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Lee Bermejo revisits Batman: Damned controversy four years later

"It certainly deserves a place in the greater pantheon of that character," Bermejo says about Batman: Damned

Cropped image of Batman: Damned cover
Image credit: DC Comics

In a conversation with Popverse contributing writer Sam Stone, acclaimed comics artist Lee Bermejo returned to the conversation about one of the more controversial moments in Batman history, a moment that Bermejo himself was a part of.

Of course, we're talking about the nudity in the Batman: Damned, a three issue prestige format miniseries published by the then new DC Black Label, a DC comics imprint dedicated to publish standalone takes for a more mature audience.

cropped panel with a nude (but censored) Bruce Wayne and the Batmobile behind him
Censored panel from Batman: Damned #1 | Image credit: DC Comics

Though a nude Batman in Batman: Damned #1 made it all the way to publication and print (with conflicting arguments coming from DC about how and whether or not it should have happened), the nudity was later removed for digital and for reprints amongst much controversy. Uncensored copies tend to go for around $30-50 on the secondhand market.

Now, four years removed from the original publication of Batman: Damned, Bermejo has revisited that controversy.

When asked by Popverse whether or not he was surprised by the reaction to the comic, Bermejo responded "It did surprise me, yes. I honestly thought we had come so far in comics that we could treat something like Batman in the same way we look at Greek or Roman statues... in other words, as art. Plus, I didn't do it in an exploitative way. Ultimately, it taught me a few very important lessons, namely to remember that it's still a comic about a guy in a silly costume and therefore will never be high art, and that the comic book business and larger [companies] are not there to allow you to do art. They are there to keep [making] sure the brand isn't damaged, and they aren't beholden to the talent.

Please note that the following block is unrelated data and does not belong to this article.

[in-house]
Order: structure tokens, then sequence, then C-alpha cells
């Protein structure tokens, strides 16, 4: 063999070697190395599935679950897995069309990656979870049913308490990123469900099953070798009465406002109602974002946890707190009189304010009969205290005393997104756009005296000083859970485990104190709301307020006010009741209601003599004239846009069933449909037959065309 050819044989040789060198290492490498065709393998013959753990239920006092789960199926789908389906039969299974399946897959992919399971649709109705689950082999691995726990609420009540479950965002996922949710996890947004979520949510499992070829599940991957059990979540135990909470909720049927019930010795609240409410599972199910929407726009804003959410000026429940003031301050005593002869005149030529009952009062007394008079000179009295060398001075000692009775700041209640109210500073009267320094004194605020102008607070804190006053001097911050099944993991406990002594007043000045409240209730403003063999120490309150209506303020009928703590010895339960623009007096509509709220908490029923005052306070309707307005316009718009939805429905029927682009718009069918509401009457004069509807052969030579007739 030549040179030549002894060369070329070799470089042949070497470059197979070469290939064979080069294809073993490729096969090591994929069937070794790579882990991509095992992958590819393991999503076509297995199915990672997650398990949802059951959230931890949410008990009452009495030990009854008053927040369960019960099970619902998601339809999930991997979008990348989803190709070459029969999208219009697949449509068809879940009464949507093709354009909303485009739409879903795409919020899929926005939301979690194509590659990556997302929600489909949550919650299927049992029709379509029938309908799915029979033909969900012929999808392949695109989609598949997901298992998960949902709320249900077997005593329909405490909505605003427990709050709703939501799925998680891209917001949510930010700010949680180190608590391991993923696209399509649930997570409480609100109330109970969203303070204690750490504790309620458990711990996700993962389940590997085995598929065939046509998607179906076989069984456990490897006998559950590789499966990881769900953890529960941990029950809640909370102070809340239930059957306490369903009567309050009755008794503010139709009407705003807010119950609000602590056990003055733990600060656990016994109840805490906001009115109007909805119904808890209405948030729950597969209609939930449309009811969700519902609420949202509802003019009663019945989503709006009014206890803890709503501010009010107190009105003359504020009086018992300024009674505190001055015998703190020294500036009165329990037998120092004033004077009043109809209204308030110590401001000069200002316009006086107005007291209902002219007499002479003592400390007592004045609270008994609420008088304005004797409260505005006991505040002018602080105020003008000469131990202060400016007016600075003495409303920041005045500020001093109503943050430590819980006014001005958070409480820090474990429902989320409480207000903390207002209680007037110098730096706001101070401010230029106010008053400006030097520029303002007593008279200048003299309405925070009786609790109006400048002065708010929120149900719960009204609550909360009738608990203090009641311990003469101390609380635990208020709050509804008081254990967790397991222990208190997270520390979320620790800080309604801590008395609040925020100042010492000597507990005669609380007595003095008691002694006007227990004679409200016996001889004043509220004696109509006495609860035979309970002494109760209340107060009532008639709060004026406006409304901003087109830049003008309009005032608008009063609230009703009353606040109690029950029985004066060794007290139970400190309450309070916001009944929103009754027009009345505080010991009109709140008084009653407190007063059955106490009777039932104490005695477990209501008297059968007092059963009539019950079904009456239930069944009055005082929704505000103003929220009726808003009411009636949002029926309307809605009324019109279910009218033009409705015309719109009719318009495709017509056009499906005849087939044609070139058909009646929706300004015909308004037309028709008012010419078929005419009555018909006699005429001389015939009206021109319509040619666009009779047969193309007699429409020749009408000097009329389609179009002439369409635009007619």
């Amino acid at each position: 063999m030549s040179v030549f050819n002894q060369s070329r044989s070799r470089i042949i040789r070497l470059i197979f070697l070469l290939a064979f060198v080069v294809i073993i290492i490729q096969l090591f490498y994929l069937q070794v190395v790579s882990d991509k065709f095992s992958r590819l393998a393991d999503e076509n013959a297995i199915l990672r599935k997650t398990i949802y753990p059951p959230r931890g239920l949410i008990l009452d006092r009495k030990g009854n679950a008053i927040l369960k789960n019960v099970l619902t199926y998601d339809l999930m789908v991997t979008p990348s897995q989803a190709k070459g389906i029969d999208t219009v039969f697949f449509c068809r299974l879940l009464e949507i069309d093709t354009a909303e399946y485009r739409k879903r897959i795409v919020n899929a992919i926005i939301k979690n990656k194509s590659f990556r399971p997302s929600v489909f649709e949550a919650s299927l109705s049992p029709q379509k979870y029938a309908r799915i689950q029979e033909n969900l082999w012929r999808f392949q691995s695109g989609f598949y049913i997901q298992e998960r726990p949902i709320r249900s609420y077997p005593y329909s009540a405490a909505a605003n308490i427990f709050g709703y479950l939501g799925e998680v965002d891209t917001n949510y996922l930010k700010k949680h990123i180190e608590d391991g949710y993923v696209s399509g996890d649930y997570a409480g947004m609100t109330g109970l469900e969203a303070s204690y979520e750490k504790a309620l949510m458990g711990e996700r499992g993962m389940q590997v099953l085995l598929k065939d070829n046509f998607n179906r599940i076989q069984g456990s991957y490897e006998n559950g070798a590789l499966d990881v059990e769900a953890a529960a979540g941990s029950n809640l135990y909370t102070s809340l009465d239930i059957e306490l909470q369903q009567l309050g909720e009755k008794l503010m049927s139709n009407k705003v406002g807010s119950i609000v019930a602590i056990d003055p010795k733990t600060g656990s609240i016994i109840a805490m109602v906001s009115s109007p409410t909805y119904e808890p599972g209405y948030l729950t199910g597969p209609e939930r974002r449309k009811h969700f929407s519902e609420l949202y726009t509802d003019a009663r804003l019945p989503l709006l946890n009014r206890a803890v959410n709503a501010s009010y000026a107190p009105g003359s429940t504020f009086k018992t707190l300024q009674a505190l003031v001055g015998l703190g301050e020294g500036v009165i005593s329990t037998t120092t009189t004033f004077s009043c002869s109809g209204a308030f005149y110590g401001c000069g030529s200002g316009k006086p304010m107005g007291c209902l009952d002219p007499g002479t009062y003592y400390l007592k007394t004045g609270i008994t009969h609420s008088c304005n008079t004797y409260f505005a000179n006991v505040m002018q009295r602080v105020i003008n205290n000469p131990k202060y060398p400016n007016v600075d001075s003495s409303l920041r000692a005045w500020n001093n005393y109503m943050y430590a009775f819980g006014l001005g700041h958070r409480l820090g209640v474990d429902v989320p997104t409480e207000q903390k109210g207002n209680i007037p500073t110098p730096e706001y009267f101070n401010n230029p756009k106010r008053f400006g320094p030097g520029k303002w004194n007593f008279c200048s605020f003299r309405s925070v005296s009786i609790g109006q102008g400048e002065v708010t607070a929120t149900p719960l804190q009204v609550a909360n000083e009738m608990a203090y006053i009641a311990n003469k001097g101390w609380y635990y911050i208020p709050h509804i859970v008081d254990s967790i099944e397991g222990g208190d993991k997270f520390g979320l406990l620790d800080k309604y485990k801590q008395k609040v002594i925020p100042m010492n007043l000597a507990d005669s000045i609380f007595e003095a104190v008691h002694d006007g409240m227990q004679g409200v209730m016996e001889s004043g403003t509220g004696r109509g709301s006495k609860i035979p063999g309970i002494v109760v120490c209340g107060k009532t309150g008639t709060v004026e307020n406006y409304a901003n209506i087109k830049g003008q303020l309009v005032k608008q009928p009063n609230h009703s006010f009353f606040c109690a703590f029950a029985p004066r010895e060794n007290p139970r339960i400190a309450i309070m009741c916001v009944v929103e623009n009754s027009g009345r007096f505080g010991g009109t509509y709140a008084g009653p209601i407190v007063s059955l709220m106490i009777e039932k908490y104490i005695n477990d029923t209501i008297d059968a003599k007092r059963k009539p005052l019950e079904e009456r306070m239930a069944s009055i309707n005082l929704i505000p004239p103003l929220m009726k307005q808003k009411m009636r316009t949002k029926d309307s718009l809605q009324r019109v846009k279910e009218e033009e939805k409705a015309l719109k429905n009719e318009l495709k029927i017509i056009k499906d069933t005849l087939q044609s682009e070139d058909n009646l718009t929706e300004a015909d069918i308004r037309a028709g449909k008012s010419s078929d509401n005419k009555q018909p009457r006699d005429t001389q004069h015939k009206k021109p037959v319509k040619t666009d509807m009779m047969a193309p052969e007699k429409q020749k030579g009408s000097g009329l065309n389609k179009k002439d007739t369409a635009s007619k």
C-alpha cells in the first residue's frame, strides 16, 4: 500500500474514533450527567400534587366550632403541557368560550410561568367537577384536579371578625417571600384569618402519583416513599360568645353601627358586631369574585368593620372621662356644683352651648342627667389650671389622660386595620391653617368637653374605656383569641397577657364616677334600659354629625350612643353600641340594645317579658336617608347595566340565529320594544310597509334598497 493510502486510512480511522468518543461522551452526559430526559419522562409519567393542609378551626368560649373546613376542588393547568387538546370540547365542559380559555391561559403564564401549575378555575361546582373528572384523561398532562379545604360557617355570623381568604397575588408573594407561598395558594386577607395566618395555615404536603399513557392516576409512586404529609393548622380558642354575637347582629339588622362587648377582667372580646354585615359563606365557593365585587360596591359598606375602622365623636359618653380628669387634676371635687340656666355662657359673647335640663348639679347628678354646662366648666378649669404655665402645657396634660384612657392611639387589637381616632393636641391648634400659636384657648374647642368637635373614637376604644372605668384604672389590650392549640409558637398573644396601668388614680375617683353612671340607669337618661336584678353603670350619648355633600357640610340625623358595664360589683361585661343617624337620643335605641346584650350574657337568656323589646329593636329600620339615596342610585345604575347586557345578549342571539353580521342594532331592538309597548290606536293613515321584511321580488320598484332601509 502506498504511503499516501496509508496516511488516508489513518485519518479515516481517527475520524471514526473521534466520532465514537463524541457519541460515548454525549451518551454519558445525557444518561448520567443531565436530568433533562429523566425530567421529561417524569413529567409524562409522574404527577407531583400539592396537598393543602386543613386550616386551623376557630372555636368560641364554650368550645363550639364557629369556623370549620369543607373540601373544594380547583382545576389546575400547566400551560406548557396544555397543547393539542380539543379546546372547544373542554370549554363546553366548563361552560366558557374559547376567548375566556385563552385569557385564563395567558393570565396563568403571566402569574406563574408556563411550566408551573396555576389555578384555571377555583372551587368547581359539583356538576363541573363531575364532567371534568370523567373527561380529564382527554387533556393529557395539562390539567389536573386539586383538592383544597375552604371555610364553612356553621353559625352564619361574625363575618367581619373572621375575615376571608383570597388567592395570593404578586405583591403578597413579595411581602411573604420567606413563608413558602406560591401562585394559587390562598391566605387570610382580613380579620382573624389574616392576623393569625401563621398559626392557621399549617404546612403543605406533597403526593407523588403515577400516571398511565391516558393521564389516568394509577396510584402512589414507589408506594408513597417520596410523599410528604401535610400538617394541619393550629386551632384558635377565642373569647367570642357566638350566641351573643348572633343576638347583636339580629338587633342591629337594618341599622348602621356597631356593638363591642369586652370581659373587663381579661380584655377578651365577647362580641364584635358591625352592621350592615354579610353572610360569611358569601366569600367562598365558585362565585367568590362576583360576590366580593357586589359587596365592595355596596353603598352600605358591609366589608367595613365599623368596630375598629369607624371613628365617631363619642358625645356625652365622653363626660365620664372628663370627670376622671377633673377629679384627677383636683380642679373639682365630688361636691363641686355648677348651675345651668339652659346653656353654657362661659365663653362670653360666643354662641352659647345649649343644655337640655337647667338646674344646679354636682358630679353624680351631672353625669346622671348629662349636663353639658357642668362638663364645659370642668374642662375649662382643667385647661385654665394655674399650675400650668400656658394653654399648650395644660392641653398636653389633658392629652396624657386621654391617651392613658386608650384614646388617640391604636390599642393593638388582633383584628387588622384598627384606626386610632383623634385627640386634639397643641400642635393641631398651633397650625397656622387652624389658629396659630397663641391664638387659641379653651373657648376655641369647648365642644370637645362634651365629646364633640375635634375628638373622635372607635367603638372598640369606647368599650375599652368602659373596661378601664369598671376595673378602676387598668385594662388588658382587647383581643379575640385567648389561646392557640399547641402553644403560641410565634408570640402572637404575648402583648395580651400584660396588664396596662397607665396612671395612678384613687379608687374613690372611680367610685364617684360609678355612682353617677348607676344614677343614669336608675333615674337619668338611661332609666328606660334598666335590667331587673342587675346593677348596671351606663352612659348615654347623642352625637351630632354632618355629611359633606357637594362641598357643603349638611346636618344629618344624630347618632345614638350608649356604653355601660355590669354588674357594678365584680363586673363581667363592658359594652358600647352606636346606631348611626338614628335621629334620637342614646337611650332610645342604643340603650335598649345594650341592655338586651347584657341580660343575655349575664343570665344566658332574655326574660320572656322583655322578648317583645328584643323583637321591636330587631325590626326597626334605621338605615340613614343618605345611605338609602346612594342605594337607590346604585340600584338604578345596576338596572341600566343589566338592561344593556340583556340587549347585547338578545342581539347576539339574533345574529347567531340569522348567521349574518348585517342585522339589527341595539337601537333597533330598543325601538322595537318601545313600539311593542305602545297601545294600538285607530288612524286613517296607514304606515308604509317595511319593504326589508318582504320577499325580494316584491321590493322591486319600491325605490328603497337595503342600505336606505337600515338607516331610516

Still, I am proud that we tried something a bit risky with the story and the structure of the book. While it's very divisive as a project, I think it does things no other Batman comic [does]. It certainly deserves a place in the greater pantheon of that character."


Check out the full Popverse interview with Lee Bermejo here, as Bermejo dives into what Batman means to him, his time at WildStorm, and his long-time collaboration with Brian Azzarello.


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About the Author
Tiffany Babb avatar

Tiffany Babb

Deputy Editor

Tiffany Babb is Popverse's deputy editor and resident Sondheim enthusiast. Tiffany likes stories that understand genre conventions (whether they play into them or against them), and she cries very easily at the movies— but rarely at the moments that are meant to be tearjerkers.

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